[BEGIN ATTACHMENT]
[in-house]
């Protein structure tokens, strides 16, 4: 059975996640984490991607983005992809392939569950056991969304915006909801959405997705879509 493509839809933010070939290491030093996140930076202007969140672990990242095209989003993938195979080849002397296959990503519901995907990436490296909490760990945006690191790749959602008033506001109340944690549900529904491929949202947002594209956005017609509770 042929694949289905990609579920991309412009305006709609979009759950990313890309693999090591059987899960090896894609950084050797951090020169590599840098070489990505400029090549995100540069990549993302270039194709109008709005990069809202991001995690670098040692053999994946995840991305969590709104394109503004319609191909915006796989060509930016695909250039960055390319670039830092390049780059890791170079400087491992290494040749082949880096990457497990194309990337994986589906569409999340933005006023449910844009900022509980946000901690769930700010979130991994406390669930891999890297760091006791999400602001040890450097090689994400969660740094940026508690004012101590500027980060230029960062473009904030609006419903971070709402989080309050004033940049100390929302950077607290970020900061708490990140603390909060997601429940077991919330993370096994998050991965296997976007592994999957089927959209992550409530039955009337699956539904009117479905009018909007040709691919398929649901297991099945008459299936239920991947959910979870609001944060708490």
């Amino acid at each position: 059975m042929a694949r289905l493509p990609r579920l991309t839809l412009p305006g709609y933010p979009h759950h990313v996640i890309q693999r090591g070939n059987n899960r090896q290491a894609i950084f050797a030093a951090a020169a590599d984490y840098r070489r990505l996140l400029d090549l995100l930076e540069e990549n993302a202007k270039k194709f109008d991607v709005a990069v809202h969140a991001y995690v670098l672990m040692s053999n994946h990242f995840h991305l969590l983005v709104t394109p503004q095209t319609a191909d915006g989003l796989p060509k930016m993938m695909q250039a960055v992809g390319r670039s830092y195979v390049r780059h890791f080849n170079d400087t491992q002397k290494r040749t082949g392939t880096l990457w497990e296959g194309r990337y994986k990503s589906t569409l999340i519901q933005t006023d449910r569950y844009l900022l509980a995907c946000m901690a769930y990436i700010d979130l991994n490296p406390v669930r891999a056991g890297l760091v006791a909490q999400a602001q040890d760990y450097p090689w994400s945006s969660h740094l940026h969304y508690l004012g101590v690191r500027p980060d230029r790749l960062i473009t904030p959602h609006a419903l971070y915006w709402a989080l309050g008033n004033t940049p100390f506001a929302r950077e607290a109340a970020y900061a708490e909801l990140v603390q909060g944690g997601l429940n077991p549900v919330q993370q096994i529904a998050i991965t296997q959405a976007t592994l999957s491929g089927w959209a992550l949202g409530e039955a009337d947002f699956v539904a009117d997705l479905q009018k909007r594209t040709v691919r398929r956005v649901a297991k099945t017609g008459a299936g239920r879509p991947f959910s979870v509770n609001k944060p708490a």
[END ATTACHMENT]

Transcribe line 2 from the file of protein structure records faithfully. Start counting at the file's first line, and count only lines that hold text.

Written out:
């Protein structure tokens, strides 16, 4: 059975996640984490991607983005992809392939569950056991969304915006909801959405997705879509 493509839809933010070939290491030093996140930076202007969140672990990242095209989003993938195979080849002397296959990503519901995907990436490296909490760990945006690191790749959602008033506001109340944690549900529904491929949202947002594209956005017609509770 042929694949289905990609579920991309412009305006709609979009759950990313890309693999090591059987899960090896894609950084050797951090020169590599840098070489990505400029090549995100540069990549993302270039194709109008709005990069809202991001995690670098040692053999994946995840991305969590709104394109503004319609191909915006796989060509930016695909250039960055390319670039830092390049780059890791170079400087491992290494040749082949880096990457497990194309990337994986589906569409999340933005006023449910844009900022509980946000901690769930700010979130991994406390669930891999890297760091006791999400602001040890450097090689994400969660740094940026508690004012101590500027980060230029960062473009904030609006419903971070709402989080309050004033940049100390929302950077607290970020900061708490990140603390909060997601429940077991919330993370096994998050991965296997976007592994999957089927959209992550409530039955009337699956539904009117479905009018909007040709691919398929649901297991099945008459299936239920991947959910979870609001944060708490």